They arrived at a series of round, dark green doors on either side of the tunnel. Void tapped his cane on one. It opened, revealing an interior living room extending far beyond the bounds of the tunnel.
A man in attire similar to Void stood inside. “No, I will not aid your madness.” The door closed.
Void shrugged then walked up to the next, door, and knocked.
A similar response, though the inhabitant this time was a young lady that called Void a monster.
Alan watched as Void knocked on fifty odd doors. Each inhabitant, opened the door, called Void a name, and then slammed their door shut.
“My, this matter must be more important than I thought,” was Void’s only remark.
They arrived at the end of a hallway. The door opened itself. A ball of mist opened the door. At least that’s what it looked like to Alan. He couldn’t get a look at whatever the thing was that stood at the doorway.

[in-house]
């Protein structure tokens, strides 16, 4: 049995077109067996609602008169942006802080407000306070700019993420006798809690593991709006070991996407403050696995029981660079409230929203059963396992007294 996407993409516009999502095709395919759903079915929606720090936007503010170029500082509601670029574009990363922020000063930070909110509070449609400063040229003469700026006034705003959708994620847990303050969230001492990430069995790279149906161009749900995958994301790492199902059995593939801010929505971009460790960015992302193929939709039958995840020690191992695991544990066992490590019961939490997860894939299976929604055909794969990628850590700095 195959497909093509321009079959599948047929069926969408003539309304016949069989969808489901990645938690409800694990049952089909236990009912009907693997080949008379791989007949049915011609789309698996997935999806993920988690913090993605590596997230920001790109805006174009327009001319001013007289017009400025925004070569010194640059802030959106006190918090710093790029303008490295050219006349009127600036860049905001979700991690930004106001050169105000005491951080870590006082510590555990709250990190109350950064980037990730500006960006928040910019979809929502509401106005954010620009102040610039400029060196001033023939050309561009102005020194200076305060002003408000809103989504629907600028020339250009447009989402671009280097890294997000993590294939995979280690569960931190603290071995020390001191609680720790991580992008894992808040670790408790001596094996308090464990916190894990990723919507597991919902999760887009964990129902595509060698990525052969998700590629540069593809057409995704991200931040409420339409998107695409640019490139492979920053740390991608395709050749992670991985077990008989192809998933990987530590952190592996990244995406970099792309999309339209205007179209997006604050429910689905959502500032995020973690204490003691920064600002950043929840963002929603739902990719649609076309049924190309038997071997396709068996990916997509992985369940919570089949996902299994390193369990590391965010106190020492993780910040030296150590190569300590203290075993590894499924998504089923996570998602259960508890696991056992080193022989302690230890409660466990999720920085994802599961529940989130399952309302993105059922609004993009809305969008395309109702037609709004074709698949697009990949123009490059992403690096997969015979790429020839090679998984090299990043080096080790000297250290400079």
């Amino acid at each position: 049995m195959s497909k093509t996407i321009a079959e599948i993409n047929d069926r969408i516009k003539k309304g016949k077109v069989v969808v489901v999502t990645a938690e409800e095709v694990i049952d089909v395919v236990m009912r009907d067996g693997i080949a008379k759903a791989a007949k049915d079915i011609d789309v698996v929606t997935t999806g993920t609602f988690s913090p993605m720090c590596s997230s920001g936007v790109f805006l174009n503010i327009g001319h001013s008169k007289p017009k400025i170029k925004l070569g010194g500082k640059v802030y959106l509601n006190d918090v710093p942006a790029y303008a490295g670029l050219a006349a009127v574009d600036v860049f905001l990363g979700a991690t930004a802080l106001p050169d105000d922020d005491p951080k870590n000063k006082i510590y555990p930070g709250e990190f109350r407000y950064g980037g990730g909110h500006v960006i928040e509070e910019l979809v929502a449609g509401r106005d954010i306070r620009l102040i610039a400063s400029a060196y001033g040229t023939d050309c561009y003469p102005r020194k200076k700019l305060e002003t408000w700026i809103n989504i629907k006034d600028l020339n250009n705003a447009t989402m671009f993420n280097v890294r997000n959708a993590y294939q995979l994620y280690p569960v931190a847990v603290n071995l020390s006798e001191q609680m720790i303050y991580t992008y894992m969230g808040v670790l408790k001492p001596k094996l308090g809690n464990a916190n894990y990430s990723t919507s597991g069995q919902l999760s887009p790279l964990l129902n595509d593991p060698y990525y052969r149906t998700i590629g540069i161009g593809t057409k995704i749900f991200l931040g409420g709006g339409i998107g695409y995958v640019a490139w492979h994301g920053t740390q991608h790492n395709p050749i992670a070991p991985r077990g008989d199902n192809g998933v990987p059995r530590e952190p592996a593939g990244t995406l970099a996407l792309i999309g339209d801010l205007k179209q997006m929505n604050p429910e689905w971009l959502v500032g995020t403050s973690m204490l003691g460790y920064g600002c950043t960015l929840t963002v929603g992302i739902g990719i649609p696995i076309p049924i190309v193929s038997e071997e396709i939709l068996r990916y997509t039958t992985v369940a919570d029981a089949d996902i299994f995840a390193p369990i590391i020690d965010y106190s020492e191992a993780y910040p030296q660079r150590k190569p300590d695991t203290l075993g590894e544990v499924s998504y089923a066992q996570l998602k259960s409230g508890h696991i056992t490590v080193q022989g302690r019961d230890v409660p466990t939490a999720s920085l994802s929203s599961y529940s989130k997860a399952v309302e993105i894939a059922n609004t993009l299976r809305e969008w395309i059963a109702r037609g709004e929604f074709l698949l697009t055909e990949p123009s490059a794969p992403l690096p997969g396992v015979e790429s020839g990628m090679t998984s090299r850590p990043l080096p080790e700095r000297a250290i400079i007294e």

“Void,” the ball of mist said. It sounded elderly.
“Sir, I was hoping you might be able to aid us in receiving an audience with Prometheus,” Void said. “I was also hoping you might be able to fill me in on what is going on.”
“Void, you know I’m too old to get into politics. The great machinery turns on, but I’ve retired to greener pastures. My days in the spotlight have passed.”
“But, sir…” Void stopped talking.
“It is dangerous enough to bring them here. As you suspect this is a great matter, the repercussions will be felt far beyond the Game, into the inner Network itself. But I, and many others, feel as though it is a necessary change. We have stagnated far too long. Look around. Even as our borders are tested, the network grows, but what is it used for? Fantasy and play. We have lost our way.”
“Then will you not help?” Void asked.
The mist bobbed up and down.
“No. You have the help you need. Any more interference will only draw greater attention from the Authorities. Godspeed.” The door shut itself, and there was a flash of light.
Alan found himself, and the rest of the party, standing on Rainbow Lane. The tunnel was nowhere to be seen.